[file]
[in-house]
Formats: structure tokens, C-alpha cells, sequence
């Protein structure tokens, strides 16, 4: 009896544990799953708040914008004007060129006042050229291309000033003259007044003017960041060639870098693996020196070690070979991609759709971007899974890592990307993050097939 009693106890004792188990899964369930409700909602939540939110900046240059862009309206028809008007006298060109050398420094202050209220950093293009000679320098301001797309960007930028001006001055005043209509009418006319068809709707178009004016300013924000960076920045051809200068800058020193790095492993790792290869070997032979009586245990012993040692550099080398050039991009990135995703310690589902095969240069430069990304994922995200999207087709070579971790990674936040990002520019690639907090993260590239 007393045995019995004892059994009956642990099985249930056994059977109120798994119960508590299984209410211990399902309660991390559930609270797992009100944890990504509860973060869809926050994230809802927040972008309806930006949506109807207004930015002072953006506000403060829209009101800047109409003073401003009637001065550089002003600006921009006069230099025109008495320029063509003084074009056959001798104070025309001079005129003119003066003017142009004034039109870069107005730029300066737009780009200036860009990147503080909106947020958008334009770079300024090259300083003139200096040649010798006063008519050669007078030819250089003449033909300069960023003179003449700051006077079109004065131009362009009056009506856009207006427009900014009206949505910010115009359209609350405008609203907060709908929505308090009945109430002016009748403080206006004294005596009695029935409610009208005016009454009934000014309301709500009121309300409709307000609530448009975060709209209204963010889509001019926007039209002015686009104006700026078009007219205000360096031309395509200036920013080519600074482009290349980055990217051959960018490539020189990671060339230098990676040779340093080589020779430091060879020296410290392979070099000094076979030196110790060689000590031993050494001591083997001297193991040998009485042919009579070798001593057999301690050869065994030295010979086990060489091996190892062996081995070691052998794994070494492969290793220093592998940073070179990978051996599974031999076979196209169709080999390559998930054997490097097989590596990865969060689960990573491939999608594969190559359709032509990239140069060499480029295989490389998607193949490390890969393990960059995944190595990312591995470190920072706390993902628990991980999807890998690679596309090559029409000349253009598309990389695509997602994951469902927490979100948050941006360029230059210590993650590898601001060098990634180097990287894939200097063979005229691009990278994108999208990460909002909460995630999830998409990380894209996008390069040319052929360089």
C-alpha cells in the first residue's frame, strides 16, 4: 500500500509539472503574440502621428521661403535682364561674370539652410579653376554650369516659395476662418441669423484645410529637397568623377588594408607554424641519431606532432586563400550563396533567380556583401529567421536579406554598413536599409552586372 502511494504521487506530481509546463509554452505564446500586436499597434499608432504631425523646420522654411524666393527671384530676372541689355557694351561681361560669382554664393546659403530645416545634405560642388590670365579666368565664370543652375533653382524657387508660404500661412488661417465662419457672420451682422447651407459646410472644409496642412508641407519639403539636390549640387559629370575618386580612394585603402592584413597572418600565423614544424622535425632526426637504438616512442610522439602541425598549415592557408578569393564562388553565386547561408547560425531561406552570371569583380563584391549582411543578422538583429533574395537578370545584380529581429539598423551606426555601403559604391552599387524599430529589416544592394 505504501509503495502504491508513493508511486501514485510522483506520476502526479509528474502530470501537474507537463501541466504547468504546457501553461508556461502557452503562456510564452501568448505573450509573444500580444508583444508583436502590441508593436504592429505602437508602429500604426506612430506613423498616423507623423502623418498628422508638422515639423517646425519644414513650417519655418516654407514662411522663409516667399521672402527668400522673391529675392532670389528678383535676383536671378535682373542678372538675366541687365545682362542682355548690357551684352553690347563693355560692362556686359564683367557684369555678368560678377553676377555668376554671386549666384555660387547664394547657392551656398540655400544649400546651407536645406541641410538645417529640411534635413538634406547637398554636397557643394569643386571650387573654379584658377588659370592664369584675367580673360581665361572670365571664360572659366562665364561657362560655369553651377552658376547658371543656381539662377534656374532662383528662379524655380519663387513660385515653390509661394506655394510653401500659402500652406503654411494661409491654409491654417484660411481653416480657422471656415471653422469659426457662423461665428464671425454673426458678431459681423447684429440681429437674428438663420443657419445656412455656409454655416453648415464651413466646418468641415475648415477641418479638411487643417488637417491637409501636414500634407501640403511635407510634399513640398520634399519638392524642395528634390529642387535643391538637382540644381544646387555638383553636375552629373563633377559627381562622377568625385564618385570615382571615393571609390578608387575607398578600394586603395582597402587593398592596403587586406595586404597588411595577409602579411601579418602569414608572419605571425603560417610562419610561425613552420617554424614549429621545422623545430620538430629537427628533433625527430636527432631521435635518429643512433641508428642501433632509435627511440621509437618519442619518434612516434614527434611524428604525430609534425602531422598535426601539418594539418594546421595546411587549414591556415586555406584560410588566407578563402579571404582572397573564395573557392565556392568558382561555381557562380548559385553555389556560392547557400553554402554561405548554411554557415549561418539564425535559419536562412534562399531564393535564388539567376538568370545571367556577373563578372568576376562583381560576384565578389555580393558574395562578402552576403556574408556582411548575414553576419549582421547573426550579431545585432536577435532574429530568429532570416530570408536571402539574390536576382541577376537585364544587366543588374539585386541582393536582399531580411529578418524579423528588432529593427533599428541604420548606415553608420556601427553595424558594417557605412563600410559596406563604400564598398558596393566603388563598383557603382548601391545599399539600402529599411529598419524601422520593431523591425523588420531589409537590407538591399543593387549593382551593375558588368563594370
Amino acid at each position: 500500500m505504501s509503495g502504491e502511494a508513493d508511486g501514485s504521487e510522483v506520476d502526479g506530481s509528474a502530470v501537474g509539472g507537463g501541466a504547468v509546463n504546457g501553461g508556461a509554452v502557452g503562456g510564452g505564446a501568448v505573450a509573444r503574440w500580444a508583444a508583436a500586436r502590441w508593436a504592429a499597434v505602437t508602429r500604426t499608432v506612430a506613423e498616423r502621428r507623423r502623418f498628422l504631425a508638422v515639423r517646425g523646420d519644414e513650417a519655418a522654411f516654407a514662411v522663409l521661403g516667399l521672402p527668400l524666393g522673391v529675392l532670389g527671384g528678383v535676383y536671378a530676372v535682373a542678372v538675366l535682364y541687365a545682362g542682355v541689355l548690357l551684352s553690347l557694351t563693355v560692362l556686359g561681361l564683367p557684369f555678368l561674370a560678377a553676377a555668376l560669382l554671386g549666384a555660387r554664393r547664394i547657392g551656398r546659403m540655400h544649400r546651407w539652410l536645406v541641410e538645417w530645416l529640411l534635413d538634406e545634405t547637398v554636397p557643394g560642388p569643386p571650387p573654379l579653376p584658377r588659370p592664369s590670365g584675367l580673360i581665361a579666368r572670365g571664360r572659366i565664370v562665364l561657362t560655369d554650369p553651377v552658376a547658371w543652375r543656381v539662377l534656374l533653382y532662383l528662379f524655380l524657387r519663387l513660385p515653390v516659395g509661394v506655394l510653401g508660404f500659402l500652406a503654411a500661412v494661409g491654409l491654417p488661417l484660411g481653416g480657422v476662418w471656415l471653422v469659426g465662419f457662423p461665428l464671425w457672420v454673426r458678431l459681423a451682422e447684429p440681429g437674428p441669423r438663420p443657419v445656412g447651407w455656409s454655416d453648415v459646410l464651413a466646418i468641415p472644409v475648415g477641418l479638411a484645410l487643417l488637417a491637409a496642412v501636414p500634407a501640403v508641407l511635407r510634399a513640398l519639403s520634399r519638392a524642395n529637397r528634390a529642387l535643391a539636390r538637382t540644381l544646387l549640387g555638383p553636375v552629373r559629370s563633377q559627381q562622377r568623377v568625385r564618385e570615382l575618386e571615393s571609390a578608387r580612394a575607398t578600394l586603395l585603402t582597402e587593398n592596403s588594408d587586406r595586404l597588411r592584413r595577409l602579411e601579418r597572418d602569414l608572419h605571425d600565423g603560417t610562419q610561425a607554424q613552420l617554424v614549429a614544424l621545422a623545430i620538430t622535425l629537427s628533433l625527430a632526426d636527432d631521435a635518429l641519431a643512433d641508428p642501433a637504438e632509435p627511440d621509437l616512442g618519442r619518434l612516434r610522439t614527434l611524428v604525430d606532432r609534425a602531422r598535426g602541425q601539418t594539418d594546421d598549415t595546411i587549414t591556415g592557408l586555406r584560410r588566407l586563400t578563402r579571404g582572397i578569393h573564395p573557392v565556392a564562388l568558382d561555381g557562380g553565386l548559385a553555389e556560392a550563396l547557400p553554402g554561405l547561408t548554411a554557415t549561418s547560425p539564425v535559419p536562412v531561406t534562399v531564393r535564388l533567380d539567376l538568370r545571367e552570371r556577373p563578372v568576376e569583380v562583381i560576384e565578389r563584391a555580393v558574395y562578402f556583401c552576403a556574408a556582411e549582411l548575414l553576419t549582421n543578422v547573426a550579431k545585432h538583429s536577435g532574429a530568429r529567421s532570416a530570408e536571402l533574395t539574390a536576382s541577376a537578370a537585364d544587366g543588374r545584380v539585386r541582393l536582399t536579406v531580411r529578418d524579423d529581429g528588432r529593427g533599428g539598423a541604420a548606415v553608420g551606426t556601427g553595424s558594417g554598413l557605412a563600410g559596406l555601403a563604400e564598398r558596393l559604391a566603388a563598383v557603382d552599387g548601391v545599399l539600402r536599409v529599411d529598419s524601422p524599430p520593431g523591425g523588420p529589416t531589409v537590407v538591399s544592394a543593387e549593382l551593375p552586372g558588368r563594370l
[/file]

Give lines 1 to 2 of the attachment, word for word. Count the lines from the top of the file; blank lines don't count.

[in-house]
Formats: structure tokens, C-alpha cells, sequence